The mystery and myth surrounding Oak trees

The Oak is one of the most common types of tree in the UK and throughout Europe. Its wood is strong and tough. Without the mighty Oak, buildings, even today’s constructions, would not be the best fit for us humans or as sturdy as they need to be. You’re bound to find some oak in your roof for the beams and floorboards at some point. They can be a nuisance when they are searching for a water source as their roots can break through drains and damage them. However, CCTV Drainage Surveys, like those from, can soon detect any issues. Our love of the oak continues to this day, and it’s no surprise that we have conjured up many myths and folktales about these incredible trees.

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The tree of the Gods – Our ancient European forebears associated the Oak with the Gods. Thor and Zeus were said to love the tree and show it a great favour. It was the Druids who were the first to invest a real religion in the trees. They worshipped them and venerated them to such a degree they created sacred groves of them and brought in others, like a church. The appearance of mistletoe, associated closely with oak, was a powerful plant they used to create medicines and took themselves to give them visions.

Oak leaves were also used as crowns by Kings; the Oak was seen as the tree of the Gods, as we’ve said before. The Romans were particularly keen on this. Oak leaves were given as a sign of favour to warriors who had fought well. It’s something that many modern militaries still do.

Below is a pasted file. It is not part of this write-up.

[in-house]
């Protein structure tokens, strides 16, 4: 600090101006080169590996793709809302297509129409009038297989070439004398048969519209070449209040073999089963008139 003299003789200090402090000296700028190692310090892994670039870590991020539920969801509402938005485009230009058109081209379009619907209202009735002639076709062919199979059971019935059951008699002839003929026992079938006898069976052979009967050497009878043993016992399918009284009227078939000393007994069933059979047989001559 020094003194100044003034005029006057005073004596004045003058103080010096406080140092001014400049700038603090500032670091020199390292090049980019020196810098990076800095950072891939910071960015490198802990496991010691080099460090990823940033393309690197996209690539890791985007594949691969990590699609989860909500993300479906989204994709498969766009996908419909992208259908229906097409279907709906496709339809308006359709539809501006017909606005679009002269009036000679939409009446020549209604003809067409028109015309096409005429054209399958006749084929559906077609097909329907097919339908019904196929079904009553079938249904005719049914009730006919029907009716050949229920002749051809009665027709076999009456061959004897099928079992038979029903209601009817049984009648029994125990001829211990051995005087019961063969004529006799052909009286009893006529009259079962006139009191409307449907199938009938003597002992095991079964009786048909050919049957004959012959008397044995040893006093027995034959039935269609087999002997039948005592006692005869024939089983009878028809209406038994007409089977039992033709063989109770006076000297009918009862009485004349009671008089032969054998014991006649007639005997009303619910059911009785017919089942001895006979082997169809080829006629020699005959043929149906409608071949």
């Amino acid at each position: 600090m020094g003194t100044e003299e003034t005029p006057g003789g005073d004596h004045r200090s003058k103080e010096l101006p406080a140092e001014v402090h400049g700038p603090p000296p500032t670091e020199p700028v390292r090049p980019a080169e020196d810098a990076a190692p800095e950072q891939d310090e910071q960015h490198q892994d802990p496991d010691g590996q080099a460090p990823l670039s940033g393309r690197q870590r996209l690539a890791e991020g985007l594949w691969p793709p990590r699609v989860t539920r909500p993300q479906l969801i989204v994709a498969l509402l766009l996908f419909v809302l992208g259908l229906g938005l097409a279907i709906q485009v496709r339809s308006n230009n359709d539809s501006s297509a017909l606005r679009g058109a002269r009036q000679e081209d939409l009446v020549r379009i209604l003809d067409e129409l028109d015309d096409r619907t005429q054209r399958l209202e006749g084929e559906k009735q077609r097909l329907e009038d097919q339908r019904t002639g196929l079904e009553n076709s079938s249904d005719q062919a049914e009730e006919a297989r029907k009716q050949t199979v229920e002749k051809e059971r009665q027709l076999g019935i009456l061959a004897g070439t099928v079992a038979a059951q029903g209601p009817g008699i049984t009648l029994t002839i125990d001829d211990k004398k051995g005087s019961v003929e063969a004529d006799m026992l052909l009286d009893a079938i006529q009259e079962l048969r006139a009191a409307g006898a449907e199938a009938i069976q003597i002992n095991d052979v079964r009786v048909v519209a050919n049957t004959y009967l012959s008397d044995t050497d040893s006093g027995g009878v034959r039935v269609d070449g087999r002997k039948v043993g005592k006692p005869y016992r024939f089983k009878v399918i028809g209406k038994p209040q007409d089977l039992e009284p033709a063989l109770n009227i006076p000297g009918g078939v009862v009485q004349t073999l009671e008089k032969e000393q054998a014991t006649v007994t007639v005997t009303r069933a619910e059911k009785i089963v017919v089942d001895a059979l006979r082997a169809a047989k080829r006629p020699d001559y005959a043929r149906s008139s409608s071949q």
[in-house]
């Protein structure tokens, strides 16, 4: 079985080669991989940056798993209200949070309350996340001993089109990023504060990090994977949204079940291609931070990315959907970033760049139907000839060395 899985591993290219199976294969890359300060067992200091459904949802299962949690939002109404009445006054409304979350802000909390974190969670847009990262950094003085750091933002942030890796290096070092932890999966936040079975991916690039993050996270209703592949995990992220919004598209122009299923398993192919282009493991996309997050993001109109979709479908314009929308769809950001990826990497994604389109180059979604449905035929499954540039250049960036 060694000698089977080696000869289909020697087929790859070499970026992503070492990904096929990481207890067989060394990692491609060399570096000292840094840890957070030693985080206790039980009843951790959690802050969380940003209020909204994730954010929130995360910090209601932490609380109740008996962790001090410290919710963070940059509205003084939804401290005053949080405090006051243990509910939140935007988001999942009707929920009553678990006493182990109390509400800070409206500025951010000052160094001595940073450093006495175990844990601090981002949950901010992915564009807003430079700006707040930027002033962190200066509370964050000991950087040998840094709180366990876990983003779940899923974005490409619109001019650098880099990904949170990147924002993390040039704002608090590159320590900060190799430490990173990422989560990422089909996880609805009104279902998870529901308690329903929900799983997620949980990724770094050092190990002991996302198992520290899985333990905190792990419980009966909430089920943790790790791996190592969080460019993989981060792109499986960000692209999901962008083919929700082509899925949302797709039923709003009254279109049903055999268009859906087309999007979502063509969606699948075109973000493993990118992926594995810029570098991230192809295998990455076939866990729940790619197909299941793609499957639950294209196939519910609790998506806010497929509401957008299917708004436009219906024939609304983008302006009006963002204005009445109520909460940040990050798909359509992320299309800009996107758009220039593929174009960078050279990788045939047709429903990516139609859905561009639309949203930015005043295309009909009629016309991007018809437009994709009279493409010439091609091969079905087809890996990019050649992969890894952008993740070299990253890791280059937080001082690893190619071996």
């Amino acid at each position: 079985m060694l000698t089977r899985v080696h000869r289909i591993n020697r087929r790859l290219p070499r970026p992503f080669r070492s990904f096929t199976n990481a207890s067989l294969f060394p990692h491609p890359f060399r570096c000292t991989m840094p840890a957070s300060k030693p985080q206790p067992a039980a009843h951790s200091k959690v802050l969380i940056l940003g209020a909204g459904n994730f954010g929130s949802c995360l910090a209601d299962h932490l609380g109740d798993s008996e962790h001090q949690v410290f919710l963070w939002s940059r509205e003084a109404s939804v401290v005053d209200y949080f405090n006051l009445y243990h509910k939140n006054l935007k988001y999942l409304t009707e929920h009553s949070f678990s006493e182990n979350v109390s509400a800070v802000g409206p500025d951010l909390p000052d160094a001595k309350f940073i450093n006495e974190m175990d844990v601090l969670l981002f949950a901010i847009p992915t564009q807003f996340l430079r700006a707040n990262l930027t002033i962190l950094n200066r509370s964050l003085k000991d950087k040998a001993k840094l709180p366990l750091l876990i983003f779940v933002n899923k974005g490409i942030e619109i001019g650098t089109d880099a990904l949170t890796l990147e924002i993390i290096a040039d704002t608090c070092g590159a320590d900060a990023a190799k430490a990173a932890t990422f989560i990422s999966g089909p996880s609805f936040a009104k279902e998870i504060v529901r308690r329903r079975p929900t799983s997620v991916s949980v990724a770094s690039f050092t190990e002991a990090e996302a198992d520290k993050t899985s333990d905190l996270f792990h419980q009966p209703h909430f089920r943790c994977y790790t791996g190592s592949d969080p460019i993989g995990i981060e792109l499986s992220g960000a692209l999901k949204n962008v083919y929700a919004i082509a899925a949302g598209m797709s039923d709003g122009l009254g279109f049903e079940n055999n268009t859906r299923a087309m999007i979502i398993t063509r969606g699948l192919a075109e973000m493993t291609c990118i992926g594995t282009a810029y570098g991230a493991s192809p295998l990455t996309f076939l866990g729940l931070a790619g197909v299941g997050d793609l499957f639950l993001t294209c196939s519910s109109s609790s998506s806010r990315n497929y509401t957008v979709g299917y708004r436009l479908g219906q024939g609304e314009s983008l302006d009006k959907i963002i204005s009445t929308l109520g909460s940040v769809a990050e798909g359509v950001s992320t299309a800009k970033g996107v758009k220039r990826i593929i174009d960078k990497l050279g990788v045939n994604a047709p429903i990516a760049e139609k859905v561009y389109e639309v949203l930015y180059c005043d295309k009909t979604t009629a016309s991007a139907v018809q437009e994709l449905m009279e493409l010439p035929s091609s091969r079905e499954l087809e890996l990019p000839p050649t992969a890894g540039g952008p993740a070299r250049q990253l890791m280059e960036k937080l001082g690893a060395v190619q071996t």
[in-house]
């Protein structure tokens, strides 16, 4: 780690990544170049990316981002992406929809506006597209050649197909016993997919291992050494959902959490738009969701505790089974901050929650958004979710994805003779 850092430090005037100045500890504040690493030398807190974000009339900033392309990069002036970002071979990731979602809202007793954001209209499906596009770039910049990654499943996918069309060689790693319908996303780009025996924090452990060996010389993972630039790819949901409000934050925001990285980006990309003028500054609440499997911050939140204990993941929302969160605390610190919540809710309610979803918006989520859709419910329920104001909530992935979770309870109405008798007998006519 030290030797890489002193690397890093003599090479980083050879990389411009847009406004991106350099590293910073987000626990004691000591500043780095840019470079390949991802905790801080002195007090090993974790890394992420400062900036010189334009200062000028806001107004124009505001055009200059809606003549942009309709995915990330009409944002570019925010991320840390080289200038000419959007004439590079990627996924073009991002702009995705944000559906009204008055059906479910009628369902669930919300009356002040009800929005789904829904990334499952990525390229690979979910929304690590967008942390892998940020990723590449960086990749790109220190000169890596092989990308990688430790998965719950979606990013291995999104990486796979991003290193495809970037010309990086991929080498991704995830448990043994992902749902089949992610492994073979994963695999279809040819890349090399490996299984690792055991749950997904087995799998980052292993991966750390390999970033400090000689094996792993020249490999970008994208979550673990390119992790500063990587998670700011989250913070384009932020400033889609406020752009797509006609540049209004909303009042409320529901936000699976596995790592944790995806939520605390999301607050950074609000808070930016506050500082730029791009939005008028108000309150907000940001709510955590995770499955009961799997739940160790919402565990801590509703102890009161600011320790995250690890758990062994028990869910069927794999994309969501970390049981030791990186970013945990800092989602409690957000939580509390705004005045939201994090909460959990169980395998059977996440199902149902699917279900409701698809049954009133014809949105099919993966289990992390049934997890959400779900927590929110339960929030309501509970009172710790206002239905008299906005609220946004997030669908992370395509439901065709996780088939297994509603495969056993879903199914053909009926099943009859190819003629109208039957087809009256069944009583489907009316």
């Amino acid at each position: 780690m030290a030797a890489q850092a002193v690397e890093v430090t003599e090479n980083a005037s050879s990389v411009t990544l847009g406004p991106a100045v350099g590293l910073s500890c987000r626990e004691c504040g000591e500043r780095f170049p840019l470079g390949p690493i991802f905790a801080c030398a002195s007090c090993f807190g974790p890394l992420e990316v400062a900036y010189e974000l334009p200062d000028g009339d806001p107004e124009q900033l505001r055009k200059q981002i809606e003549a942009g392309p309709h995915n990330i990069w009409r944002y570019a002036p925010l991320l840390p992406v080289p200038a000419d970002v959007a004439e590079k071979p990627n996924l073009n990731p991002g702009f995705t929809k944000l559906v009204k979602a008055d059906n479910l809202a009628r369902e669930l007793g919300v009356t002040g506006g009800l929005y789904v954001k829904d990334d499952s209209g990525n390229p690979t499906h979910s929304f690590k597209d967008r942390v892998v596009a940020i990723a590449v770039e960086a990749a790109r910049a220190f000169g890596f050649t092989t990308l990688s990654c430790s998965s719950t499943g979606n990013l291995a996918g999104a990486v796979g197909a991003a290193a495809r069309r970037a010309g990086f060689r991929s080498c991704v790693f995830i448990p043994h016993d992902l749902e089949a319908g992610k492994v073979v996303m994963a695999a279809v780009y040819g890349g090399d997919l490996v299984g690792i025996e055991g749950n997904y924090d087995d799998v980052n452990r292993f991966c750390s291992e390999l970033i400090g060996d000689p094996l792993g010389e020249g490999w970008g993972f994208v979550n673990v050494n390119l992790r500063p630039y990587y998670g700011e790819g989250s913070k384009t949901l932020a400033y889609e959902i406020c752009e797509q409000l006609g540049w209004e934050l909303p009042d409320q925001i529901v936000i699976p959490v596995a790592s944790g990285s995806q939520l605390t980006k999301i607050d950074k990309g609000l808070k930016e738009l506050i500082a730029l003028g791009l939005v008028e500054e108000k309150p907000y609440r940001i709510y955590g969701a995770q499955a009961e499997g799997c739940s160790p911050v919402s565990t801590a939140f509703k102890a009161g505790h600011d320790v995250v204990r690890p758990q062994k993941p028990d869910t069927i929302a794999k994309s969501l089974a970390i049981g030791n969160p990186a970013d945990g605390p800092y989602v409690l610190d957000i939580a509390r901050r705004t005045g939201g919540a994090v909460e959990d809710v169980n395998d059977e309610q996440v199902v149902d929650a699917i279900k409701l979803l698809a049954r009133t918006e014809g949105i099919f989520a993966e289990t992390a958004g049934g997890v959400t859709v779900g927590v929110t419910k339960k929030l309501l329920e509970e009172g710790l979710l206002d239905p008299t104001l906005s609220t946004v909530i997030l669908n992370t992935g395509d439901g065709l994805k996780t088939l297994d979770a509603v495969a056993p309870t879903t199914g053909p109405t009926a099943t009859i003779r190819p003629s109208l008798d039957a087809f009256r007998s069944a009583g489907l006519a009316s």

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Christianity also holds the Oak in high regard. St Columba of Scotland would not have them felled, until he needed a new church built. He then preferred the great oak for the outers and the floorboards but did so with great reverence.

Oaks have also provided some of our famous figures from history with a home. Robin Hood is said to have made his hideout in one. However, the current one in Nottingham has been dated and couldn’t possibly be the same tree; it’s just not old enough.  Charles the Second was on the receiving end of a heavy defeat by the Roundheads in the second civil war. Forced to flee to the coast, he had to hide in an Oak tree as the Parliamentarians desperately searched for him.

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